Okay, so for those of you who know me, I am a music student. So when the name Tchaikovsky comes up, you'd expect a lot of people to say "oh, you mean that ballet composer whose Nutcracker you do every year in every major dance company". Well... except if you live in Russia, apparently, in which case you probably know him better for his operas than for his ballets.
But that's not the point. There's a certain ballet of his called Swan Lake about a girl who gets turned into a swan, falls in love with a prince who is deceived by a deceitful twin conjured up by the wizard who placed the curse on the girl.
So when one decides to pseudo-adapt it, we decide to have fun, right?
Well... let's go into today's movie, shall we?
Nina Sayers (Natalie Portman) is a dancer at the company of Thomas (Vincent Cassel). She has just gotten the chance to play the role of the Swan Queen in their new production of Tchaikovsky's Swan Lake, and is thrilled about it. However, when new dancer Lily (Mila Kunis) begins to take hold of her life, paranoia sets in for Sayers as she finds herself squashed under the pressure that everything around her--including her own subconscious--is throwing at her.
And it gets kind of trippy from there.
And I mean that in the best possible sense of 'trippy'.
Where to begin... where to begin... Well, the narrative is very tightly woven by director Darren Aronofsky. I'll admit I'm unfamiliar with his work (seriously, shame on me), but from what I see in Black Swan he can really fucking direct. Every event that happens in this movie probably would've come off as cheesy under anybody else's hands. But Aronofsky manages his material with an impeccable style and grace that's almost like the ballet dancers he's telling a story about. It's an experience to watch things unfold from his masterful direction.
And this is most apparent when things start getting bat-shit crazy in the middle of the third act. This movie has one of the most compelling portrayals of a slow descent into madness I've ever seen on celluloid. It starts of slowly, with only a few subtle things that happen around Nina. But it continually builds up, and by the time we get to the end it's absolutely jaw-dropping to behold everything that's going on around Nina. Aronofsky's direction helps keep everything in focus, and we're always somewhat aware of what's going on around Nina as she slowly loses her mind.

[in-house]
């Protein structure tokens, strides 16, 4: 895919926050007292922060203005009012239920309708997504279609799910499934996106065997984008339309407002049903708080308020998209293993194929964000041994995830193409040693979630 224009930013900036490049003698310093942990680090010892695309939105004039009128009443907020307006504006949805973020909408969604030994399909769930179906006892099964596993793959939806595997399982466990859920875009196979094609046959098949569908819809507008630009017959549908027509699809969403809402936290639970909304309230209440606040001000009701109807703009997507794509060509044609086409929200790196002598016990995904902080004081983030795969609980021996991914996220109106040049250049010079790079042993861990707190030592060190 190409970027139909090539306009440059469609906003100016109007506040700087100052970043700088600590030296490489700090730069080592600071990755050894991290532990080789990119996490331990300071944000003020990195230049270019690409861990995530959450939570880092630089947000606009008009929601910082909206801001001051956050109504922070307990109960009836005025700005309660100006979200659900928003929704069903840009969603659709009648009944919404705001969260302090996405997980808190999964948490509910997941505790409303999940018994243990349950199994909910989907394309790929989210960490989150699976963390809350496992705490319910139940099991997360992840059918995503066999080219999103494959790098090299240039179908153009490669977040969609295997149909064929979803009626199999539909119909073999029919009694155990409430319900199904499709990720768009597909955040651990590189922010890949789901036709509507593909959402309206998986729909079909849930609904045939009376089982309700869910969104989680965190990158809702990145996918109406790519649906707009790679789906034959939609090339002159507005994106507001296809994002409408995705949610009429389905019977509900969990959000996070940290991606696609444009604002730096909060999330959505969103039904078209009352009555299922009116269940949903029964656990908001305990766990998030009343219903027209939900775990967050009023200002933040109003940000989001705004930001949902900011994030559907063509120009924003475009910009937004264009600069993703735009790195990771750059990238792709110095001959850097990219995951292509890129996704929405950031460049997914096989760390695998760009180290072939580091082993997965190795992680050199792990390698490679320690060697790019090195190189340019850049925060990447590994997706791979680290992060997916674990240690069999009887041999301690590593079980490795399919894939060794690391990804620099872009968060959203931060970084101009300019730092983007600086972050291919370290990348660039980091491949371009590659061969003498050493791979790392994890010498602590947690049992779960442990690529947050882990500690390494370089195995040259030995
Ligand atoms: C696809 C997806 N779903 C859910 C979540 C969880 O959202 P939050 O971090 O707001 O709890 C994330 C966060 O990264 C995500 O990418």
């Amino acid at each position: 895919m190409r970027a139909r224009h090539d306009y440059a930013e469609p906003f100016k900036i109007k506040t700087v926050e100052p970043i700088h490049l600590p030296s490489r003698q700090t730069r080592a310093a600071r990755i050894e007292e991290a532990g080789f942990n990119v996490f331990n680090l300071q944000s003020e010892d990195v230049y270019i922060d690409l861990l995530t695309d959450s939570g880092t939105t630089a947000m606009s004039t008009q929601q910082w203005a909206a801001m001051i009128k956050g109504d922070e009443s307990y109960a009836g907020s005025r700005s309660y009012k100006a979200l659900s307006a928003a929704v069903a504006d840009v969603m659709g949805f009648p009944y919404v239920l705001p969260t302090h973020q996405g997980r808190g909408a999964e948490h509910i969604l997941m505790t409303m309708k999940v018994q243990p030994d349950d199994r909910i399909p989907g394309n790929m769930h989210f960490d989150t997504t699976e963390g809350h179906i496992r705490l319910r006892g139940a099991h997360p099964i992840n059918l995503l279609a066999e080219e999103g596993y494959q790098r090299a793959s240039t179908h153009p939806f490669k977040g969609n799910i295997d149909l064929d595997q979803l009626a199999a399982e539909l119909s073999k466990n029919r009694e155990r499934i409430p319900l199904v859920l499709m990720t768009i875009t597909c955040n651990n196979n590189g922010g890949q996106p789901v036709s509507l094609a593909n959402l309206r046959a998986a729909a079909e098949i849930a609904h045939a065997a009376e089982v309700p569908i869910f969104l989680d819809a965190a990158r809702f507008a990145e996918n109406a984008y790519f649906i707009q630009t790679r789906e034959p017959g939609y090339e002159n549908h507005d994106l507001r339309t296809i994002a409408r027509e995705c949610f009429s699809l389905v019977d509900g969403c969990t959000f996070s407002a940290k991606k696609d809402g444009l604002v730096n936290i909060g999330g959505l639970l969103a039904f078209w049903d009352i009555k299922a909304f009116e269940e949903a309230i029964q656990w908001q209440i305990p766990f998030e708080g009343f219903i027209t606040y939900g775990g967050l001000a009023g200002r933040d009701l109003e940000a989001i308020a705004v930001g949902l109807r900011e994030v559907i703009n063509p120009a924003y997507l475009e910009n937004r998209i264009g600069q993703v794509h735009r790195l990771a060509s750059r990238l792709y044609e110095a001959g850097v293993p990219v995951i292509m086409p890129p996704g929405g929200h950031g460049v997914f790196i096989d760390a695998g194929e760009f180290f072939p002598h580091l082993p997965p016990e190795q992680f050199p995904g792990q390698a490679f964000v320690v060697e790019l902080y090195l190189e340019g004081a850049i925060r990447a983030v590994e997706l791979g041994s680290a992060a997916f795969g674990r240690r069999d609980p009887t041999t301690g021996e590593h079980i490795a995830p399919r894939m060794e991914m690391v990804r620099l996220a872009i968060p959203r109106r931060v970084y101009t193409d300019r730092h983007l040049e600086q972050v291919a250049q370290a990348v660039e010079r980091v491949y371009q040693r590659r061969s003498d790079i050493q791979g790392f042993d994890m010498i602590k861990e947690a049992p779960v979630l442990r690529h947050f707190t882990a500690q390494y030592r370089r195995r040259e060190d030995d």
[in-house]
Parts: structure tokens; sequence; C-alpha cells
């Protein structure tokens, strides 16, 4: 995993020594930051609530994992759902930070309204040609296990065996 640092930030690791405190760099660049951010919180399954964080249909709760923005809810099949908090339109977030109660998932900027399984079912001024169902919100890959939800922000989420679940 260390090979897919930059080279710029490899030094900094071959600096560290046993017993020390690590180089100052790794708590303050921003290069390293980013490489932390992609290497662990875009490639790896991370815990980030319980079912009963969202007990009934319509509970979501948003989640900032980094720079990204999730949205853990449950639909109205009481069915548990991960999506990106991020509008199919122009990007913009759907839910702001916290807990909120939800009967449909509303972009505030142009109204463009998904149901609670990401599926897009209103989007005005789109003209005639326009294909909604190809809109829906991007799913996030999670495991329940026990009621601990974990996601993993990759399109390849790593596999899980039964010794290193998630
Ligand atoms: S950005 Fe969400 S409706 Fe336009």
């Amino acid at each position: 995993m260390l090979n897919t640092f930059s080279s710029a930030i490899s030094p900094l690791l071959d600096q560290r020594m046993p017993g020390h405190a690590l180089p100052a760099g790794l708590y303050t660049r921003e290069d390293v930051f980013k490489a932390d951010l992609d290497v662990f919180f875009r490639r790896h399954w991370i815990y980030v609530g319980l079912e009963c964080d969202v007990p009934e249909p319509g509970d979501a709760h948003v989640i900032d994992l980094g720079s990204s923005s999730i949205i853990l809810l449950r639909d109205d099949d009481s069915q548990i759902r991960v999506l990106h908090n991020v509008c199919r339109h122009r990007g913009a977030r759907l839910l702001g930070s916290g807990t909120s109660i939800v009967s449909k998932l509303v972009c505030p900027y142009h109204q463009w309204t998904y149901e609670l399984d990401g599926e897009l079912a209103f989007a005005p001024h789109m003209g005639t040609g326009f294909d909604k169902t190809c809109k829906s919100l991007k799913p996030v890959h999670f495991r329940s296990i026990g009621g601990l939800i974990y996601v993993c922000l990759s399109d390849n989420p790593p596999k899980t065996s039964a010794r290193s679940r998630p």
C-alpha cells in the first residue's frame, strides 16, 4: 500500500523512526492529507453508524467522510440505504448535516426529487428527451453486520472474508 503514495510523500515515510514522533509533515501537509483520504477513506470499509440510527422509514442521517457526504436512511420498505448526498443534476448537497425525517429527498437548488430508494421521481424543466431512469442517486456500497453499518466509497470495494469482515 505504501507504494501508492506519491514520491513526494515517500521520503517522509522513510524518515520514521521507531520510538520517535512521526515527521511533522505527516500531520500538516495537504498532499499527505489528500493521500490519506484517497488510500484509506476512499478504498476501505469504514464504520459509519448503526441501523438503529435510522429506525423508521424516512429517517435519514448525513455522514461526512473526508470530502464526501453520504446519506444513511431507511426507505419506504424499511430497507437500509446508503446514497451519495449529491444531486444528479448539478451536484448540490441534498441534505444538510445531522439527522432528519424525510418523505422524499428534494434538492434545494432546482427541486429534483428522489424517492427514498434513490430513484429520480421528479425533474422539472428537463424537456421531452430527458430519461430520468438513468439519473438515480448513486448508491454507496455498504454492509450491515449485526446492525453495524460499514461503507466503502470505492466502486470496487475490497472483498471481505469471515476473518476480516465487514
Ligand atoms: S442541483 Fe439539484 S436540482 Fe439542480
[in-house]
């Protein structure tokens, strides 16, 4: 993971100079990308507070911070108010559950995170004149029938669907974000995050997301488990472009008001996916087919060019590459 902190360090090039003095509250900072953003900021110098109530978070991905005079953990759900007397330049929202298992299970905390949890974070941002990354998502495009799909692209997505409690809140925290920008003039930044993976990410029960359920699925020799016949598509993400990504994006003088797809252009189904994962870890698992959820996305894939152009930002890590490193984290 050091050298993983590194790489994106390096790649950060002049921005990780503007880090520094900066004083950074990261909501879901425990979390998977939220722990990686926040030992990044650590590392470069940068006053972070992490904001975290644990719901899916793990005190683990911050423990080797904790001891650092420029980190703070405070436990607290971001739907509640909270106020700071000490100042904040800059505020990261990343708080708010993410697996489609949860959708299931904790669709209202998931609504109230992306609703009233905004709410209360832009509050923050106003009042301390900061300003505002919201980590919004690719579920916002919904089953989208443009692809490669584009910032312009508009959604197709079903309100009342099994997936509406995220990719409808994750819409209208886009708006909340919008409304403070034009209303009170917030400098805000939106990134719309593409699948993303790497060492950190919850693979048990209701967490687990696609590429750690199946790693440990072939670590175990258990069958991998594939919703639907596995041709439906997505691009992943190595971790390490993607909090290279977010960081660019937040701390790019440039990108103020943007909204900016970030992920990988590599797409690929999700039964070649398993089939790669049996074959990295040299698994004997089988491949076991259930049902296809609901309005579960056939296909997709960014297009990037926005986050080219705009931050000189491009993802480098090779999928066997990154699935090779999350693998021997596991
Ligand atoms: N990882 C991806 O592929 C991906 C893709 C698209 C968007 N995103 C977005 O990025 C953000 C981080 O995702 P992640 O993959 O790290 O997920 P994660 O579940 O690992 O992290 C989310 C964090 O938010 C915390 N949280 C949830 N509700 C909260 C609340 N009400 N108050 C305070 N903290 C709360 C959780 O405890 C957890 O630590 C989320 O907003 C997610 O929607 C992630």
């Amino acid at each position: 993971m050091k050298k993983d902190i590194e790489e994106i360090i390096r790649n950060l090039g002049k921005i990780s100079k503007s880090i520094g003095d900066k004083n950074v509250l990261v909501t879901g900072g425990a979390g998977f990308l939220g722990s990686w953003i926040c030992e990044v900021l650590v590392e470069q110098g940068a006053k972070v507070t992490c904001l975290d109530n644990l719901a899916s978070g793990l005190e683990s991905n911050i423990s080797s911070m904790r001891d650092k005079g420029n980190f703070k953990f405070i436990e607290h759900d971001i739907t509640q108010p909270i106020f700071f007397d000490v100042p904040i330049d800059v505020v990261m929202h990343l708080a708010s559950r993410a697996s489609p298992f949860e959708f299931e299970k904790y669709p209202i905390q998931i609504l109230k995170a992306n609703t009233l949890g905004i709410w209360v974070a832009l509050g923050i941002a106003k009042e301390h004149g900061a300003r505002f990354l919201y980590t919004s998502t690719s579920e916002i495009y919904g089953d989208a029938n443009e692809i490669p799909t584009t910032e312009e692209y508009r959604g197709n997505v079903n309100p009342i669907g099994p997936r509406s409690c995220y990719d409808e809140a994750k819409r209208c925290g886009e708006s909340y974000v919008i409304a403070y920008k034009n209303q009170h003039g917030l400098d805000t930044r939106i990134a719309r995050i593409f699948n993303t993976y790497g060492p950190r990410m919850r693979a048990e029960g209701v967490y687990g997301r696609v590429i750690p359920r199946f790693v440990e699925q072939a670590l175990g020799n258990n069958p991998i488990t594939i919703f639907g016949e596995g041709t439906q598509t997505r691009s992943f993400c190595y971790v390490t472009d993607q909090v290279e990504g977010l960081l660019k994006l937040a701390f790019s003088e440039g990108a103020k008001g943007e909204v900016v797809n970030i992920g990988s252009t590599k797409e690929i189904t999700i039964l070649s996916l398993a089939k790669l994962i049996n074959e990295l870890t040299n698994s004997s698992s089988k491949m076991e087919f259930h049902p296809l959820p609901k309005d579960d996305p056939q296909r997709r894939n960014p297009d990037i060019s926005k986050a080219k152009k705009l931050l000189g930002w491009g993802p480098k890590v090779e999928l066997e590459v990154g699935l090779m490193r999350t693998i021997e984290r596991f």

Ultimately, though, what keeps everything together is what I think to be the best performance of Natalie Portman's career. I've seen her in everything from the Star Wars prequels to Brothers last year, but nothing I've ever seen her do in any of her other movies has ever been as compelling as it has been during the running time of this movie. Much like Nina Sayers in the story, Natalie Portman has to embrace her dark side slowly, all while she's losing her mind. I imagine it's a very difficult thing to portray during the course of one movie, and Portman nails it. Here's hoping she gets nominated for an Oscar, because she really deserves it.
So... what else can I say about Black Swan that's positive? Not a whole lot, but that's not a bad thing. It's impeccably directed, incredibly acted, and sports one of the most jaw-dropping portrayals of a descent into madness ever committed to film. If there's one last thing to say about this movie that is positive, it is that Black Swan is one of the best films of the year. I can't think of anything more positive to say than that.
A must-see picture of the year.
This is Herr Wozzeck Reviews. I'll see you guys next time.